Should Your Kid Use a Standing Desk for Schoolwork?
Sitting for extended hours has proven detrimental to our health, yet we allow our kids to spend over 60% of their day sitting. Standing desks have many benefits for adults so why not extend the benefits to our children as well?
Even more than adults, children are not meant to be sitting all day. Faced by rising rates of obesity, children sit at their desks 5-7 hours a day. A normal life for a child is one that is active and involves the freedom to move around.
Prolonged sitting has been linked with obesity, higher blood pressure, high blood sugar, and anomalous cholesterol levels. Additionally, obesity poses a higher risk for depression, anxiety, and low self-esteem. To decrease sitting time, Mayoclinic recommends using a standing desk along with avoiding extended sitting for more than 30 minutes at a time.
You might think of the idea of getting standing desks for our kids as too radical. It’s true that kids have been sitting at schools and for their homework for generations so why change it now?
The problem is not just with sitting still to study but our kids are also spending more time sitting outside school, whether it’s TV, computer, or smartphones.
Unlike adults, who have been trained to sit still from a young age, kids are more fidgety and restless. Asking them to remain seated for extended hours goes against their nature. If we're trying to encourage a more active lifestyle; one where too much sitting feels unnatural, wouldn’t it be best to start with our youngsters?
Habits built in childhood usually carry into adulthood, whether good or bad. So let’s help our kids build healthier habits than ours. By the time they’re grown-ups, standing and moving more will be the only normal way to live as opposed to prolonged sitting.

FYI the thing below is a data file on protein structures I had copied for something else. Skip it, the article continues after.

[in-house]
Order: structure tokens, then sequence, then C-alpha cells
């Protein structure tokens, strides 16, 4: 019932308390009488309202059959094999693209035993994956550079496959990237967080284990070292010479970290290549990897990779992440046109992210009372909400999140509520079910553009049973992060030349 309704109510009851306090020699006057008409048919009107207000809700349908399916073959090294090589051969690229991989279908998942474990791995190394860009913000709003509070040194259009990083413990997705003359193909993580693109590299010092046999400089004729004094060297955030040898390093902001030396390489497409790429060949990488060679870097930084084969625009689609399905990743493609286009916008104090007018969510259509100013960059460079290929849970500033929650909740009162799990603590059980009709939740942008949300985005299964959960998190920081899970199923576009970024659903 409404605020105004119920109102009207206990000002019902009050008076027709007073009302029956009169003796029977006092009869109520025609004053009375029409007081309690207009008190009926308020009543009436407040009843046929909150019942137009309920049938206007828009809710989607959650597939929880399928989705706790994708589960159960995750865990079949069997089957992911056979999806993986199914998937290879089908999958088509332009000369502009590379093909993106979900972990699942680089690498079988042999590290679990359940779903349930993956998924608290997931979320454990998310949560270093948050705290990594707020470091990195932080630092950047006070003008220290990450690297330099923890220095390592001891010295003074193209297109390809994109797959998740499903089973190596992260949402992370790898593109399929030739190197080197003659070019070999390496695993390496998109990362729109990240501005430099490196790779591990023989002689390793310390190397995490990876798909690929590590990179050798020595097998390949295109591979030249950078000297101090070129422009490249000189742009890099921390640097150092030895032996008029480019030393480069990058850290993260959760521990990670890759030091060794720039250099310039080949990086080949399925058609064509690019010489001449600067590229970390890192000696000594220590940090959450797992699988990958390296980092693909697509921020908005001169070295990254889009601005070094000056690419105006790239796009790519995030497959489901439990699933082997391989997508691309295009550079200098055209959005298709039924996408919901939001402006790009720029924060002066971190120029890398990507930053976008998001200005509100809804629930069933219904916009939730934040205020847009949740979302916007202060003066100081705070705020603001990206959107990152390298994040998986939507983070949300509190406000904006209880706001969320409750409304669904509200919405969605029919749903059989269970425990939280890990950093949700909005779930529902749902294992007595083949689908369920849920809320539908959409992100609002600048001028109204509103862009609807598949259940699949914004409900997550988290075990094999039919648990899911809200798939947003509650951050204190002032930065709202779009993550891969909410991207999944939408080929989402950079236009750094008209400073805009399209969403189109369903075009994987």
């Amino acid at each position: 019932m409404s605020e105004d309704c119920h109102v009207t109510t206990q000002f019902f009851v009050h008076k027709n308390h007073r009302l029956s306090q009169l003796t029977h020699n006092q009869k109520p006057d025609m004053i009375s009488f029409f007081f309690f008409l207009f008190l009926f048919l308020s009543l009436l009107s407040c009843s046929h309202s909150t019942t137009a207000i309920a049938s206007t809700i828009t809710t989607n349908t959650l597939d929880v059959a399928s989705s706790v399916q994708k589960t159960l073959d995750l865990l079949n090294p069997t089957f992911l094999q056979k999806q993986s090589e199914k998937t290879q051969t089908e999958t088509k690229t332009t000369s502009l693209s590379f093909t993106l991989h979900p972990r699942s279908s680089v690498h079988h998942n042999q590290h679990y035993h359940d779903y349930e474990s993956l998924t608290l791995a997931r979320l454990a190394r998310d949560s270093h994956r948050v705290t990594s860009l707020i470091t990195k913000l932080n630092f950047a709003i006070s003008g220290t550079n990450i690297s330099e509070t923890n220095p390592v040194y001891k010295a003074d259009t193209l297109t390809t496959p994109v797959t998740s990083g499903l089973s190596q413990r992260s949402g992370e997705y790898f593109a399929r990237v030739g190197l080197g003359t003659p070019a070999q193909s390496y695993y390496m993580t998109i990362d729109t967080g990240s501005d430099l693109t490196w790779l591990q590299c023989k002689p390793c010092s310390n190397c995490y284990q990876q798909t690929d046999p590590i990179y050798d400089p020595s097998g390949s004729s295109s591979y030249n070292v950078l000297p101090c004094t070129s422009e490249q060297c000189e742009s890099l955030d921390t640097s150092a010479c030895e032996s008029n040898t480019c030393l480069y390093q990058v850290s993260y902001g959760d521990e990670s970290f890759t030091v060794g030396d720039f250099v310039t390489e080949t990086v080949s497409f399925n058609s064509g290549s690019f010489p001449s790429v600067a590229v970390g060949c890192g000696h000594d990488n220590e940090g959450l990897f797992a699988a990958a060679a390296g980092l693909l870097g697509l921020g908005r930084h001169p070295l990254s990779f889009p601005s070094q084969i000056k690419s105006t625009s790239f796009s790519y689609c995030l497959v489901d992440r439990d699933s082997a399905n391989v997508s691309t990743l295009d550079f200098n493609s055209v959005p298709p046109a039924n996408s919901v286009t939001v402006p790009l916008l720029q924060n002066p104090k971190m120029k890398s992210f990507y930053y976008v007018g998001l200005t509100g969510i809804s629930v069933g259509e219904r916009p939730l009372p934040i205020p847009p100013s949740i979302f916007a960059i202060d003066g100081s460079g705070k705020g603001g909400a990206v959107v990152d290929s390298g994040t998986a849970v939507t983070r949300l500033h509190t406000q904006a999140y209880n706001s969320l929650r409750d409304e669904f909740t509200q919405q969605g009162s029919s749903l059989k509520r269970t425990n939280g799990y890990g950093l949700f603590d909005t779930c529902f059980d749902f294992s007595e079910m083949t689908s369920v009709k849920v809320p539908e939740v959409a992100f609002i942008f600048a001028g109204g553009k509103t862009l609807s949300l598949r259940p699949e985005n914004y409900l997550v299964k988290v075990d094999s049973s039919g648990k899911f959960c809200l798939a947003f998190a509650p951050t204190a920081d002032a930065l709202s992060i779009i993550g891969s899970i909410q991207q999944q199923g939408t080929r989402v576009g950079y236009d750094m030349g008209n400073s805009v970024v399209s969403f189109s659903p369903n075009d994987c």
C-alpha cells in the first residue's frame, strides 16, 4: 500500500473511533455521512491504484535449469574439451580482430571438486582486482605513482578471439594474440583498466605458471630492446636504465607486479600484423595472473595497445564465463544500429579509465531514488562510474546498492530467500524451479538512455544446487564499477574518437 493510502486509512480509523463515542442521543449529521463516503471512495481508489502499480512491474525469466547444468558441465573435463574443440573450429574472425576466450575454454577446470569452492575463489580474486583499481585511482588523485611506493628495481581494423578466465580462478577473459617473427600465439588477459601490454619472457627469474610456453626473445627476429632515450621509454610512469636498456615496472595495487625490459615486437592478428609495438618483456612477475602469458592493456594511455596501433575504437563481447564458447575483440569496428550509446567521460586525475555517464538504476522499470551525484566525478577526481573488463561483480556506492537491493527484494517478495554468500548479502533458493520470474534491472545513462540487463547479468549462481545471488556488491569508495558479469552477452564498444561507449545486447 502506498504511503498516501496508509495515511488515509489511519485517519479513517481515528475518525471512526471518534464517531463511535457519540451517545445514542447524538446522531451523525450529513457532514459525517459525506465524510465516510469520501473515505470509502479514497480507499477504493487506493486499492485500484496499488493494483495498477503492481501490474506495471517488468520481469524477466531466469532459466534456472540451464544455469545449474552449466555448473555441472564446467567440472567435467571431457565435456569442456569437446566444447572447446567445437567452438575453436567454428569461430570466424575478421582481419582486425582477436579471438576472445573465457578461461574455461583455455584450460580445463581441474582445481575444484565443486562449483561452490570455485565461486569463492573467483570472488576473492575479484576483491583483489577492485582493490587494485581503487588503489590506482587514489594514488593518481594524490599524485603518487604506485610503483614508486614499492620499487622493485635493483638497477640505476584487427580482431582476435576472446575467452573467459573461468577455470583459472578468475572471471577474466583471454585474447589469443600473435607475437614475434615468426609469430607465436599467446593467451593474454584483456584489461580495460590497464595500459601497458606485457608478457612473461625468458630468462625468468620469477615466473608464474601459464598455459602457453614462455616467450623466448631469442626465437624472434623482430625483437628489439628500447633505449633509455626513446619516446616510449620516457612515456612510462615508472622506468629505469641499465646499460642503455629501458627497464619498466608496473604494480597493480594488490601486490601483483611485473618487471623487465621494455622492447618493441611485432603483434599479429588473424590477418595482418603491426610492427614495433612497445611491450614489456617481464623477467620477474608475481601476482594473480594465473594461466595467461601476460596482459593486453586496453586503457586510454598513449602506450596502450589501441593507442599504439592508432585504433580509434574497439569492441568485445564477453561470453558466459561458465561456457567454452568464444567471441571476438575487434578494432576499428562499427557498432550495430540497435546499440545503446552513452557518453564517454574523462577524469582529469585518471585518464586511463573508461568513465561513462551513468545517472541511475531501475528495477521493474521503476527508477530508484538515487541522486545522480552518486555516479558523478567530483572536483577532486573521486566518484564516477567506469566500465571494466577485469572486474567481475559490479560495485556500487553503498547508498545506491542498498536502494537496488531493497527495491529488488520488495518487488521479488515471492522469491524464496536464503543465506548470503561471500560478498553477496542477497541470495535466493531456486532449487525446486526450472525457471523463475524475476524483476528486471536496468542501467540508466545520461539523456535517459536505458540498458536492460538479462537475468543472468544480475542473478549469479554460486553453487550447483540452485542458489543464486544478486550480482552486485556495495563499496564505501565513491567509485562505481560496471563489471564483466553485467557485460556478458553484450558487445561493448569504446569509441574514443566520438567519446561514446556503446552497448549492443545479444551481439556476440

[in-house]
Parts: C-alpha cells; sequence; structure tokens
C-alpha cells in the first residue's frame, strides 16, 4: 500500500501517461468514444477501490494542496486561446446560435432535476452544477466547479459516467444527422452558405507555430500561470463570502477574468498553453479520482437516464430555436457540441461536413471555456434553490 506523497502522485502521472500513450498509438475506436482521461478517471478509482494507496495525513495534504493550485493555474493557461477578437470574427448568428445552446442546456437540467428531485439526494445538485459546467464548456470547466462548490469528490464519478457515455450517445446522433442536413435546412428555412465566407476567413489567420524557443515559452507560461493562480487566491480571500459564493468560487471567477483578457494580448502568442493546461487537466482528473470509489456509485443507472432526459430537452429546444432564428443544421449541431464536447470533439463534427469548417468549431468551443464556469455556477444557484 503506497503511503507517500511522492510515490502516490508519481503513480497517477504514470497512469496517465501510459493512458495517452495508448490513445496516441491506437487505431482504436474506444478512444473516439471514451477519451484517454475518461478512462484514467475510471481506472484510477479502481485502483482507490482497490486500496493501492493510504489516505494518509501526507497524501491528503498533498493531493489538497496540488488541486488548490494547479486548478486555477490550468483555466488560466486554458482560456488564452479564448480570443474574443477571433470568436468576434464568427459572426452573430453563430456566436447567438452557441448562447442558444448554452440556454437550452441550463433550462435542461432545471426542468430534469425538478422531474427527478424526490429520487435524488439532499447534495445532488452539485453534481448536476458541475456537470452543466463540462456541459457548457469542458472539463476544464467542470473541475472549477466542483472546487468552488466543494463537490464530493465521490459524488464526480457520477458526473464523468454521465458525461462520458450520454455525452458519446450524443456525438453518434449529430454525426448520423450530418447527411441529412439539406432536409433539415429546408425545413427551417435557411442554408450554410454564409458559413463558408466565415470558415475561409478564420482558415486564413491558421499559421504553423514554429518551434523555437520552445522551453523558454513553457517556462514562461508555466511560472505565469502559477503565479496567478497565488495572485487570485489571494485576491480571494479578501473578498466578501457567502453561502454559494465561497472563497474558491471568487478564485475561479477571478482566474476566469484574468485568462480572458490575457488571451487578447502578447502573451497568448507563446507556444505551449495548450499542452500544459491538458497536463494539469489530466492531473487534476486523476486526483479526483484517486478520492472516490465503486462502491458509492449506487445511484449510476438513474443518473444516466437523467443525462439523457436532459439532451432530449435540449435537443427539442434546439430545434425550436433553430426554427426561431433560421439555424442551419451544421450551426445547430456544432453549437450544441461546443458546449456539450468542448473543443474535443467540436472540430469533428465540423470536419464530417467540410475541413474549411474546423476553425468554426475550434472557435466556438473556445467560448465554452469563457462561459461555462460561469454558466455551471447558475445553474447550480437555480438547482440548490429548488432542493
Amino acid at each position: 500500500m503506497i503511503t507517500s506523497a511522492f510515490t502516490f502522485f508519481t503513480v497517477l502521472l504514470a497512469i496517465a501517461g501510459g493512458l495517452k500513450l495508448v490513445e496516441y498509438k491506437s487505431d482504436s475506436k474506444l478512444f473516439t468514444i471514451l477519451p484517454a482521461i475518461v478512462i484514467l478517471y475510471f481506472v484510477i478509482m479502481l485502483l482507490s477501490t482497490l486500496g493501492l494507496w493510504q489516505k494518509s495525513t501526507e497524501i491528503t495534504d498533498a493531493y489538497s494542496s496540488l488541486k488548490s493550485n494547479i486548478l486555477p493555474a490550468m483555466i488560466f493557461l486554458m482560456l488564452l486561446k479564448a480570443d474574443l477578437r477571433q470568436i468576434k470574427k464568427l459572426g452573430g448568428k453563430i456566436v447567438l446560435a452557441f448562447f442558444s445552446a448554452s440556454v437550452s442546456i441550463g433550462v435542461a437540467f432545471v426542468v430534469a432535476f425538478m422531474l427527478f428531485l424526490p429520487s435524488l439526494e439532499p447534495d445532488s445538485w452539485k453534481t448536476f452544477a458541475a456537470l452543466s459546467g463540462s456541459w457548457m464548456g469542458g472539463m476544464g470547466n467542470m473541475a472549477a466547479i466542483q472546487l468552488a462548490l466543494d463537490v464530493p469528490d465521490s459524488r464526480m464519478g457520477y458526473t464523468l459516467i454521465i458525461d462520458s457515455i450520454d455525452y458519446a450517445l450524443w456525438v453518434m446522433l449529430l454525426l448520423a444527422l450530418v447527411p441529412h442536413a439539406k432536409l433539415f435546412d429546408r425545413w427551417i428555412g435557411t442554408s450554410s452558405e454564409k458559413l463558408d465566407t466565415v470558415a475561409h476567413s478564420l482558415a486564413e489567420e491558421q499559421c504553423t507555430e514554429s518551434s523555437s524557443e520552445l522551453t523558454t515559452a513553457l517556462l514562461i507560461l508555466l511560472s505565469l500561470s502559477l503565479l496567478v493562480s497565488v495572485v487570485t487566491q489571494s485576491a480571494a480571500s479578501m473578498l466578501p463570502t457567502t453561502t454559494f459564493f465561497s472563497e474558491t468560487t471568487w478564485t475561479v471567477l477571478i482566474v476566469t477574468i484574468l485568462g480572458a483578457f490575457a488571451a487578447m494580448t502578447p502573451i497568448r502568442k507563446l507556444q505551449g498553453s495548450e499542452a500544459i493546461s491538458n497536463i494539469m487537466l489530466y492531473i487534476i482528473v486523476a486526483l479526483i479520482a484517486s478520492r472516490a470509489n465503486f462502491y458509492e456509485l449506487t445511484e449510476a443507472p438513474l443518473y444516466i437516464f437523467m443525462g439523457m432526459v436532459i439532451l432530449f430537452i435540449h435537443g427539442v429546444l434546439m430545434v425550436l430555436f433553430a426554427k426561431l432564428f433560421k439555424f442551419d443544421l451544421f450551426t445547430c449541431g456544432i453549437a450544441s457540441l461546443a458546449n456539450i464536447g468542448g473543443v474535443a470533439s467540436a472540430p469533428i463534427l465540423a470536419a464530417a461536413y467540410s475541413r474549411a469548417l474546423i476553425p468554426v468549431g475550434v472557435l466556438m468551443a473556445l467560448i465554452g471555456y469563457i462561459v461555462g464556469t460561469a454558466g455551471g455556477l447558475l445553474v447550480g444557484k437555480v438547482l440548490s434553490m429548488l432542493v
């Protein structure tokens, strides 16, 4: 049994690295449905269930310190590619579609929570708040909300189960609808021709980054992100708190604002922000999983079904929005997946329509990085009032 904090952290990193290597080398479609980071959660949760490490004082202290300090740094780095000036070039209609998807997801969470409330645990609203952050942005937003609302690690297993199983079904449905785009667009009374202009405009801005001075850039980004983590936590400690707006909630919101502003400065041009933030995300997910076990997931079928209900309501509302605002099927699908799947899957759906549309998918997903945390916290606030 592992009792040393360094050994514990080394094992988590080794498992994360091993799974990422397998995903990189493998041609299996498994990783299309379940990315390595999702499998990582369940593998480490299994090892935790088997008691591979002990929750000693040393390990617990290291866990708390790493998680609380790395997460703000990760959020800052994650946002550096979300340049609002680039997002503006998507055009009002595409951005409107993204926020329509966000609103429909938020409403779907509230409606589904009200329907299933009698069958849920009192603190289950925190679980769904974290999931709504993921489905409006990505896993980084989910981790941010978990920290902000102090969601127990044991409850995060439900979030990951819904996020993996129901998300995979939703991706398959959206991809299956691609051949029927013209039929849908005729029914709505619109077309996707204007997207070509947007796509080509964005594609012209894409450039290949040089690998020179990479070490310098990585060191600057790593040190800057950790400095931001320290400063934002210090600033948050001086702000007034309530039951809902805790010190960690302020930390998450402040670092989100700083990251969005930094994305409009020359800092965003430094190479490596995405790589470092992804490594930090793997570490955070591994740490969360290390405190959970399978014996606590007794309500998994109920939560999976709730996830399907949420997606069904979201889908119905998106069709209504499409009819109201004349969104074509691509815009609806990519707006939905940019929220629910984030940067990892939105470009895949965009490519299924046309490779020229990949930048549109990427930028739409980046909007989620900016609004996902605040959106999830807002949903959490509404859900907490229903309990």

The benefits of alternating between sitting and standing are not just physical. Children’s ability to learn is significantly enhanced when they’re able to move their bodies freely. Several studies have investigated how rewarding it can be to give a child the option to stand at his or her desk.
Standing desks and obesity in children
Childhood obesity is a serious concern. In the US alone, 13.9% among 2- to 5-year-olds, 18.4% among 6- to 11-year-olds, and 20.6% among 12- to 19-year-olds are obese. This is the highest obesity rate ever recorded. According to the National Collaborative on Childhood Obesity Research (NCCOR), “an obese 4-year-old has a 20% chance of becoming obese as an adult, and an obese teenager has up to an 80% chance of becoming an obese adult.”
In an experiment that was conducted by University of Louisville researcher associate professor Monica Wendel, her team spent two years studying 380 students across three texas elementary schools. Some students were in traditional seated classrooms while some were in classrooms that had stand-biased desks (a kid standing desk that has an optional stool).
After adjustment for grade, race/ethnicity, and gender, the group that used standing desks had a 5.24% decrease in BMI compared to those who used traditional desks. This effect was particularly noticeable in overweight or obese children, who burned more calories at the standing desks than their peers, as reported by another study.